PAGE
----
TransCanada Pipelines Protested With Drumming And Dance At Washington, DC Headquarters

Water protectors flooded 13th St. between the offices of TransCanada and Wells Fargo. Photo: John Zangas

By Anne Meador for DC Media Group – Washington, DC — More than a hundred protesters and “water protectors” held a rally at TransCanada’s corporate office on Tuesday followed by a Native American round dance in the middle of 13th St., stopping some late rush-hour traffic. Familiar Keystone XL pipeline signs and banners were deployed once again, some even going back to the Forward on Climate March in 2014. Protests against the proposed northern leg of the Keystone XL pipeline continue to flare as Nebraska regulators hold hearings to determine whether they will permit the route through the state. After pipeline company TransCanada finally gained in April the federal approval it sought for nine years, focus has shifted from the nation’s capital back to the plains states. Yet environmental groups in Washington, DC are still waging battle against Keystone XL, even as they gear up for a fight against a TransCanada pipeline closer to home. At Tuesday evening’s protest, it was apparent that those affected by pipelines and their allies view battles against oil and gas drilling and associated infrastructure projects as a collective struggle against energy companies and their stranglehold over the political process.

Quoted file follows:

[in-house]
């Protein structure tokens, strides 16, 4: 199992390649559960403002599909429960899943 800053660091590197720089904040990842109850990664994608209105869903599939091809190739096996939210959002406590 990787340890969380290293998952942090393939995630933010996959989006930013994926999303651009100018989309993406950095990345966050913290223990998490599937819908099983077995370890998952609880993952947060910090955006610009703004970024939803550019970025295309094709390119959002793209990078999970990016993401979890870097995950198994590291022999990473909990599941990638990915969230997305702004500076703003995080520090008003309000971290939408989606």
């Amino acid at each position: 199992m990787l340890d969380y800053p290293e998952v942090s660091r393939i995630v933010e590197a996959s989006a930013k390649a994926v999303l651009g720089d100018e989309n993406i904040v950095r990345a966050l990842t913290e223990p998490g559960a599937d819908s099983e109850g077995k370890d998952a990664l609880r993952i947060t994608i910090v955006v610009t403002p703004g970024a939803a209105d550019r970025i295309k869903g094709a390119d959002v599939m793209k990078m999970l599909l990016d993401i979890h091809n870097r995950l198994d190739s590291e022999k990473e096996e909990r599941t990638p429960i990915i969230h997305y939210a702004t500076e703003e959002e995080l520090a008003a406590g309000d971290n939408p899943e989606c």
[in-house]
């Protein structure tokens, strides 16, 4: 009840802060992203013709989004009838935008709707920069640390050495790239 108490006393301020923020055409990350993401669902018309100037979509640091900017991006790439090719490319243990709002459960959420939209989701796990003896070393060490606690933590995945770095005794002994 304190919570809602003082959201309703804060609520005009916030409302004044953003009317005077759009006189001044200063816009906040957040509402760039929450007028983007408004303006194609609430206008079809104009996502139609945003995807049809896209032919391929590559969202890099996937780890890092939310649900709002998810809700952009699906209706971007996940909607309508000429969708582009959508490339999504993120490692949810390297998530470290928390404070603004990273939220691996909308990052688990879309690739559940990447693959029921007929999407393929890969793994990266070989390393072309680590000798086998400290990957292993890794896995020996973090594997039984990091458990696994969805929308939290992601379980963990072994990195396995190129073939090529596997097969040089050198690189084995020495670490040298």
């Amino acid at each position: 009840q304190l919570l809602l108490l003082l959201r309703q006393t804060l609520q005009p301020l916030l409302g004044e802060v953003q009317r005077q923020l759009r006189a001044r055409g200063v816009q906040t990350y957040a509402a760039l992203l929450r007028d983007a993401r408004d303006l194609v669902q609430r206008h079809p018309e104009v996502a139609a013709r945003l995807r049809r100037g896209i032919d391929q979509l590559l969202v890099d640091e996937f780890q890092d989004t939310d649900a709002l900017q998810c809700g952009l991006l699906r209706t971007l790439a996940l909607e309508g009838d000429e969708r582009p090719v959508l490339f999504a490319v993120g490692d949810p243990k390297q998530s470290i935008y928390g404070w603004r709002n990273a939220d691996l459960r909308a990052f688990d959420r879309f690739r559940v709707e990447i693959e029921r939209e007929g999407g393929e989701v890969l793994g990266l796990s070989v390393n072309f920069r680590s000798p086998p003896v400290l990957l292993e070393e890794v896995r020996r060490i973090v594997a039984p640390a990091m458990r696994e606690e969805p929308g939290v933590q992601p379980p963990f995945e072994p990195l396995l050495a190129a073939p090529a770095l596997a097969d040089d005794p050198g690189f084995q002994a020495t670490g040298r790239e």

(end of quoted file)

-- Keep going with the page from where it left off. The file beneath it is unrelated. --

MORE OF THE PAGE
Tribes Want Dakota Pipeline Shut, But Offer Fallback Plan

From www.AP.org

By Blake Nicholson for AP News – BISMARCK, N.D. (AP) — American Indian tribes fighting the Dakota Access oil pipeline are asking a judge to shut down the line while more environmental review is conducted, but they’ve also presented a fallback plan should the judge disagree. The “alternative relief” that Standing Rock Sioux attorney Jan Hasselmen “reluctantly” proposed in court documents filed Monday includes increased public reporting of pipeline issues such as repairs, and implementation of a spill response plan — including equipment staging — at the Lake Oahe reservoir on the Missouri River, from which the tribe draws its water. “Neither the Corps (of Engineers) nor DAPL has ever communicated with the tribes about spill response planning,” Hasselman wrote. The $3.8 billion pipeline built by Texas-based Energy Transfer Partners began moving oil from western North Dakota to a distribution point in Illinois on June 1, after President Donald Trump earlier this year pushed through its completion. U.S. District Judge James Boasberg later in June ruled that the Army Corps of Engineers largely complied with environmental law when permitting the pipeline but didn’t adequately consider how an oil spill under Lake Oahe might affect the Standing Rock Sioux tribe.

Sugar Shack Protesters Block Construction For Public Safety

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By the Sugar Shack Alliance. Massachusetts – In an early morning action carried out yesterday at the site of the Kinder Morgan/TGP Connecticut Expansion Pipeline Project, 21 members of the Sugar Shack Alliance successfully blocked construction traffic for almost 3 hours in 2 directions on Cold Spring Road in Sandisfield MA, hindering access to work zones for employees, and, for a short time, disrupting ongoing pipeline construction. The day’s action—undertaken by Sugar Shack Alliance members in the interest of public safety—resulted in the arrest of 10 activists. One major safety concern for the Sugar Shack Alliance and their allies is the apparent lack of an evacuation plan in the event of a potentially catastrophic accident. In 1981, as many Sandisfield residents may recall, during construction of a second of two pipelines, workers accidentally ruptured an existing “live” pipeline, resulting in a serious threat of a gas leak and requiring the evacuation of many townspeople.

Hundreds Protest & Comment On Atlantic Coast Pipeline